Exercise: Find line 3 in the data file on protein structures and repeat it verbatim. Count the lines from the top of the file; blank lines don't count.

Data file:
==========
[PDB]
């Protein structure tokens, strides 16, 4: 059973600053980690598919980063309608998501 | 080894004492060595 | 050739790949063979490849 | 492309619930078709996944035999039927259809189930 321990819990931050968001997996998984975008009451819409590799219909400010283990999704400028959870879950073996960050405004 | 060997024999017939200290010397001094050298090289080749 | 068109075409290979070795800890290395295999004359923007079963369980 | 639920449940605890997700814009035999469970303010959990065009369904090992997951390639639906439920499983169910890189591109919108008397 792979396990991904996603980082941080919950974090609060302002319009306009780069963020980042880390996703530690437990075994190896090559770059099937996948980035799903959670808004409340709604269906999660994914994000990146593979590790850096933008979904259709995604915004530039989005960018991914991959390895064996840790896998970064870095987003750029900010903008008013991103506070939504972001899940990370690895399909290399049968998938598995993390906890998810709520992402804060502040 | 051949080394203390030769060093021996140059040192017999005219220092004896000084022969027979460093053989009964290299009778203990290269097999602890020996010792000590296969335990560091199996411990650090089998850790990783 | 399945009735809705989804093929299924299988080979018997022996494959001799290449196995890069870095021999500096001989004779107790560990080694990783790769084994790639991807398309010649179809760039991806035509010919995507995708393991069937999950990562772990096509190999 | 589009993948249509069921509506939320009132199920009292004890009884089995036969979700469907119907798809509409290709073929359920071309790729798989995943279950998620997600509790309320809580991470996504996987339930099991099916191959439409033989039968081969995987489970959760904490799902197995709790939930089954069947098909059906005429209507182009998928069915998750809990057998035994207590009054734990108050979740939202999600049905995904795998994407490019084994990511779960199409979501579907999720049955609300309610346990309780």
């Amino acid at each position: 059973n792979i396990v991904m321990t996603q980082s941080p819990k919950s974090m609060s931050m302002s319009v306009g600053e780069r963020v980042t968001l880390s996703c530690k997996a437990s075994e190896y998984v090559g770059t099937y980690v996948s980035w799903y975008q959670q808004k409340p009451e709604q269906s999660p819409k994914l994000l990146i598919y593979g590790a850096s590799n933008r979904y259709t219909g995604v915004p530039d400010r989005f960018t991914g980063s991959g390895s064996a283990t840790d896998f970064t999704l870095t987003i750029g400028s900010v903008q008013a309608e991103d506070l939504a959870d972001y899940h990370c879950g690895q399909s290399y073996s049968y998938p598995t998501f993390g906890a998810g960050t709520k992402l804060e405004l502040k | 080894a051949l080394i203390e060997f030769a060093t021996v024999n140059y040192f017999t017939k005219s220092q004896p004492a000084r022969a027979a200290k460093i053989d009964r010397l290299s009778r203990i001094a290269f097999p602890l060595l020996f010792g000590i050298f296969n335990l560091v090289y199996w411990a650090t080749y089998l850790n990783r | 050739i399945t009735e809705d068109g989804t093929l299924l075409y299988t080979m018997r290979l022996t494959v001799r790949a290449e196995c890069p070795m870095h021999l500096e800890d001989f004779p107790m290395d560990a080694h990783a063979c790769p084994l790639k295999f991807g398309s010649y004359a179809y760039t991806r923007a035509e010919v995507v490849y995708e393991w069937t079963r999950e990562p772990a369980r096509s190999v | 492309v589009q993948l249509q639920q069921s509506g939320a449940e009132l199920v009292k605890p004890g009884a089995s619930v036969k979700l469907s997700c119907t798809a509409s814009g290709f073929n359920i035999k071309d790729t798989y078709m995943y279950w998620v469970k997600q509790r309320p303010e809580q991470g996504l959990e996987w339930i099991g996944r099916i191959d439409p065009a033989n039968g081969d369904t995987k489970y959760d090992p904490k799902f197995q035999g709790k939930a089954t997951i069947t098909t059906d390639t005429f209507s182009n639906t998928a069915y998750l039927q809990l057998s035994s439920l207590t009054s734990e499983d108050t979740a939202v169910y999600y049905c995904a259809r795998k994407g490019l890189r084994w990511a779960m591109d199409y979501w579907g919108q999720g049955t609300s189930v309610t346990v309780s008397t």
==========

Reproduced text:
């Amino acid at each position: 059973n792979i396990v991904m321990t996603q980082s941080p819990k919950s974090m609060s931050m302002s319009v306009g600053e780069r963020v980042t968001l880390s996703c530690k997996a437990s075994e190896y998984v090559g770059t099937y980690v996948s980035w799903y975008q959670q808004k409340p009451e709604q269906s999660p819409k994914l994000l990146i598919y593979g590790a850096s590799n933008r979904y259709t219909g995604v915004p530039d400010r989005f960018t991914g980063s991959g390895s064996a283990t840790d896998f970064t999704l870095t987003i750029g400028s900010v903008q008013a309608e991103d506070l939504a959870d972001y899940h990370c879950g690895q399909s290399y073996s049968y998938p598995t998501f993390g906890a998810g960050t709520k992402l804060e405004l502040k | 080894a051949l080394i203390e060997f030769a060093t021996v024999n140059y040192f017999t017939k005219s220092q004896p004492a000084r022969a027979a200290k460093i053989d009964r010397l290299s009778r203990i001094a290269f097999p602890l060595l020996f010792g000590i050298f296969n335990l560091v090289y199996w411990a650090t080749y089998l850790n990783r | 050739i399945t009735e809705d068109g989804t093929l299924l075409y299988t080979m018997r290979l022996t494959v001799r790949a290449e196995c890069p070795m870095h021999l500096e800890d001989f004779p107790m290395d560990a080694h990783a063979c790769p084994l790639k295999f991807g398309s010649y004359a179809y760039t991806r923007a035509e010919v995507v490849y995708e393991w069937t079963r999950e990562p772990a369980r096509s190999v | 492309v589009q993948l249509q639920q069921s509506g939320a449940e009132l199920v009292k605890p004890g009884a089995s619930v036969k979700l469907s997700c119907t798809a509409s814009g290709f073929n359920i035999k071309d790729t798989y078709m995943y279950w998620v469970k997600q509790r309320p303010e809580q991470g996504l959990e996987w339930i099991g996944r099916i191959d439409p065009a033989n039968g081969d369904t995987k489970y959760d090992p904490k799902f197995q035999g709790k939930a089954t997951i069947t098909t059906d390639t005429f209507s182009n639906t998928a069915y998750l039927q809990l057998s035994s439920l207590t009054s734990e499983d108050t979740a939202v169910y999600y049905c995904a259809r795998k994407g490019l890189r084994w990511a779960m591109d199409y979501w579907g919108q999720g049955t609300s189930v309610t346990v309780s008397t």